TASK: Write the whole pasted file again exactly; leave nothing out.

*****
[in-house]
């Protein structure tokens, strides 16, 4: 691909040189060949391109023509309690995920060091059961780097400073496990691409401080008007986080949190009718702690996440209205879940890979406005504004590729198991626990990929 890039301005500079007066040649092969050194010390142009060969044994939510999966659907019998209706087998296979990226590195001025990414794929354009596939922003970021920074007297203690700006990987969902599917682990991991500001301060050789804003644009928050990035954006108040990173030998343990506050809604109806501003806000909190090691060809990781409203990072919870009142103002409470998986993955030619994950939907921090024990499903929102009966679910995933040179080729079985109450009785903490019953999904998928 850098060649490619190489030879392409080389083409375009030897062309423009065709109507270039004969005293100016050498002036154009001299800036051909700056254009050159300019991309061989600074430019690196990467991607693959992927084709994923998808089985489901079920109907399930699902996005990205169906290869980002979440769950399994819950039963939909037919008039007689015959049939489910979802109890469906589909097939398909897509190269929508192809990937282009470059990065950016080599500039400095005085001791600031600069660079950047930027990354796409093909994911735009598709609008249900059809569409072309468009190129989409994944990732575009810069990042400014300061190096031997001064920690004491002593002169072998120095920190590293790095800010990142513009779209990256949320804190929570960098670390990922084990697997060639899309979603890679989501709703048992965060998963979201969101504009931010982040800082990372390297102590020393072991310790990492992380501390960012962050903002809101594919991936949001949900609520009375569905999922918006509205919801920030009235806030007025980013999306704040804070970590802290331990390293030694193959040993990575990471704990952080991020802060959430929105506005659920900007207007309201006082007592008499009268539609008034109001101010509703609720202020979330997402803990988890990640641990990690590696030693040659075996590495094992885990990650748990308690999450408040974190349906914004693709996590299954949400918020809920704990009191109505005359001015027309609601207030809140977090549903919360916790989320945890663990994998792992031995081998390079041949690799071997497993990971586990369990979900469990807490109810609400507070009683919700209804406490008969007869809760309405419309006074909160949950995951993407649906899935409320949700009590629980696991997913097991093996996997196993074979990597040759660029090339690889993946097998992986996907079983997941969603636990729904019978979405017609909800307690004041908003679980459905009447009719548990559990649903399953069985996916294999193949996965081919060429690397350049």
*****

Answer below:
[in-house]
């Protein structure tokens, strides 16, 4: 691909040189060949391109023509309690995920060091059961780097400073496990691409401080008007986080949190009718702690996440209205879940890979406005504004590729198991626990990929 890039301005500079007066040649092969050194010390142009060969044994939510999966659907019998209706087998296979990226590195001025990414794929354009596939922003970021920074007297203690700006990987969902599917682990991991500001301060050789804003644009928050990035954006108040990173030998343990506050809604109806501003806000909190090691060809990781409203990072919870009142103002409470998986993955030619994950939907921090024990499903929102009966679910995933040179080729079985109450009785903490019953999904998928 850098060649490619190489030879392409080389083409375009030897062309423009065709109507270039004969005293100016050498002036154009001299800036051909700056254009050159300019991309061989600074430019690196990467991607693959992927084709994923998808089985489901079920109907399930699902996005990205169906290869980002979440769950399994819950039963939909037919008039007689015959049939489910979802109890469906589909097939398909897509190269929508192809990937282009470059990065950016080599500039400095005085001791600031600069660079950047930027990354796409093909994911735009598709609008249900059809569409072309468009190129989409994944990732575009810069990042400014300061190096031997001064920690004491002593002169072998120095920190590293790095800010990142513009779209990256949320804190929570960098670390990922084990697997060639899309979603890679989501709703048992965060998963979201969101504009931010982040800082990372390297102590020393072991310790990492992380501390960012962050903002809101594919991936949001949900609520009375569905999922918006509205919801920030009235806030007025980013999306704040804070970590802290331990390293030694193959040993990575990471704990952080991020802060959430929105506005659920900007207007309201006082007592008499009268539609008034109001101010509703609720202020979330997402803990988890990640641990990690590696030693040659075996590495094992885990990650748990308690999450408040974190349906914004693709996590299954949400918020809920704990009191109505005359001015027309609601207030809140977090549903919360916790989320945890663990994998792992031995081998390079041949690799071997497993990971586990369990979900469990807490109810609400507070009683919700209804406490008969007869809760309405419309006074909160949950995951993407649906899935409320949700009590629980696991997913097991093996996997196993074979990597040759660029090339690889993946097998992986996907079983997941969603636990729904019978979405017609909800307690004041908003679980459905009447009719548990559990649903399953069985996916294999193949996965081919060429690397350049």